Hands of Love

A single gold wedding ring, dusty with organic whole wheat flour, and perfectly primed dough, is in the palm of one hand. Chopsticks in the other, he uses to fill the belly of the skin, giving it life.

The image made perfect sense to me.

The wedding ring represented my father, and his ethos of love and integrity. For it wasn’t only my stepmother he married, but me—in my evolved, adult state—along with the world.

By rising above temptation and never succumbing to the semblance of humanity that makes us unthinking in choosing “do” over “should,” he makes a pledge to all of us—that he’ll be honest, real, deep and loyal.

I saw all of those things that day, the day following my birthday, as I sat down to watch the man who raised me make Chinese dumplings.

The cooking date came at my request. Dumplings of all kinds were my favorite food as a child—my father’s dumplings in particular. I remember how thick he made the dough, which resulted in a chewy skin, I remembered eating balls of it raw as I sat on the kitchen counter with my legs swinging.  I remember the juice of whatever filled each piece burning my tongue. I remember giggling about that with him, and with my sister, the person with whom I did nearly everything in unison. I could think of nothing more nostalgic, more healing, or more forward moving than to go back in time to then.

It was just me now. My brother gone, my sister pulling away. It felt right.

“What flour are you using?” He showed it to me. It passed my test. The first bag he pulled out was rancid and old, and conversation ensued regarding what to use instead.

Now it was I who was teaching them—about whole grain and food and health—and they who were listening to me.

At first, he offered to go to the store, but I found some other flour in the pantry that was all that food should be, and we (or he) got to work.

“This is the dough,” he said as he showed it to me, white and sticky in a metal mixing bowl. “Just some flour, and some water, and mix. But not too much! You can always add more flour or water, though.”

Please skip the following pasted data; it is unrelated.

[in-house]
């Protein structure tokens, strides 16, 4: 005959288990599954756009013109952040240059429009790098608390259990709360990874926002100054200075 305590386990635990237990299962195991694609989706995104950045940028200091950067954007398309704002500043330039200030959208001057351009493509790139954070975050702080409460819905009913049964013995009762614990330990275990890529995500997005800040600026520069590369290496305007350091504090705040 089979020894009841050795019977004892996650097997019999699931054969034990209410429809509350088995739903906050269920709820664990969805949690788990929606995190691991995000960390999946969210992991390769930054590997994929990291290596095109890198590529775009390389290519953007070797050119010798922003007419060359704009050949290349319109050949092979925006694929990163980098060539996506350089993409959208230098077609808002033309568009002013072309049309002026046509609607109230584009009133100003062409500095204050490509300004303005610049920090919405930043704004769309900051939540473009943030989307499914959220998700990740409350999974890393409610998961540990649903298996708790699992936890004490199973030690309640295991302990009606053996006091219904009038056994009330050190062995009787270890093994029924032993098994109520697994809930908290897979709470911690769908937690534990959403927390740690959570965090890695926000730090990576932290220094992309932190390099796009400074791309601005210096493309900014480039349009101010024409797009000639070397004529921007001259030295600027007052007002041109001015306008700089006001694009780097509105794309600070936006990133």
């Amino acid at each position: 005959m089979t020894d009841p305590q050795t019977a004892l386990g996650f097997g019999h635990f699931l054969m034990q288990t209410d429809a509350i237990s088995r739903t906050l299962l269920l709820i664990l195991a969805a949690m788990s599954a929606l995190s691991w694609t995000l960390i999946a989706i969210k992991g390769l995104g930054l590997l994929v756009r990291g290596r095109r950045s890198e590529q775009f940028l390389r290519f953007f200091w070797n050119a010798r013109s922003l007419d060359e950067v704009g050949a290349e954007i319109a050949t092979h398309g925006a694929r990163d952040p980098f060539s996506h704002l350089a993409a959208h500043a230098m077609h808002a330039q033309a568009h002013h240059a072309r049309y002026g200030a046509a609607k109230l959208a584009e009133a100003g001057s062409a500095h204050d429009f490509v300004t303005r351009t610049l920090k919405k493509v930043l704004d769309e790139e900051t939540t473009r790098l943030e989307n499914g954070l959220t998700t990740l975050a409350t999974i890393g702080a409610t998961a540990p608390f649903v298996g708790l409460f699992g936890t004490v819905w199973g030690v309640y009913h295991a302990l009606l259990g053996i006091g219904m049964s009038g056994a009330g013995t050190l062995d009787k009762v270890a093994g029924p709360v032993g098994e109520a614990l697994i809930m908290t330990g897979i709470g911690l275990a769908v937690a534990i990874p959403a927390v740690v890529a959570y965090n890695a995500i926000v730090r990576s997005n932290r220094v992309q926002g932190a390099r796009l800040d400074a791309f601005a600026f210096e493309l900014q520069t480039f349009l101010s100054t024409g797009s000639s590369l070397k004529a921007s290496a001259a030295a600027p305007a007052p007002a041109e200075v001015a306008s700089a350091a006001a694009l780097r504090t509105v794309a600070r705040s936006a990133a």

Chopsticks pierced the gummy mass, which waited their turn to play. Because first, he had to roll.








I watched his hands as he worked, and he let me. We stayed silence, in this father-daughter moment, which was characteristic of the couple we had always made, two people who didn’t need to talk.

Feeling at ease with him in a way I never had before, I luxuriated in the sounds we often don’t hear when we pepper the air with words: his and my breath, subtle shifts we make in our seats, the whirring of the refrigerator, and, in this case, the roll of the rolling pin.

These hands that rolled and filled and squeezed weren’t the hands that turned mine red by the front door, or scattered anything accessible—cookies, books, papers, samples—around the house in fury.  These were the hands that rubbed my head in a hospital room, and touched my back in a hug.  These were the hands of love.







It became a kind of a meditation, watching my father as he prepared food for me.

I fell from a dark place into a light one, as I began to place his carefully formed skins in my own hand and fill them myself. A mother of a woman, and my father’s wife, joined us, the three of us filling and cinching and placing and filling again.

Through my stepmother, I learned the art of the seam and the origins of dumplings. Through my father, the art of humility.

Laughing in that way that I love that makes his eyes squint, he exclaimed, “She’s so much better than me, so much better.”

“You put too much! Look how big yours are. Almost embarrassing.”

He couldn’t be bothered with that. “Eat rice in the South, wheat in the North. That’s why they’re bigger, taller. Ines’s mother from that province.”

I smiled, listening as he explained his country, his culture, with only the words most necessary. I knew this man. Plus, I understand food.

Soon, I had mastered closing each dumpling without Ines having to come up behind me to correct my mistakes. Soon, we fell into a pattern, quietly finding our roles in this cooking assembly line—my father making the dough into skin, Ines and I filling each skin up.  Soon, we were done.

We dined quietly, then nodded to each other that it was time for me to go. I left that home—one that had once instilled so much fear—in peace. I had watched, I had learned, I had tried, I had grown.  And, I had turned 32.


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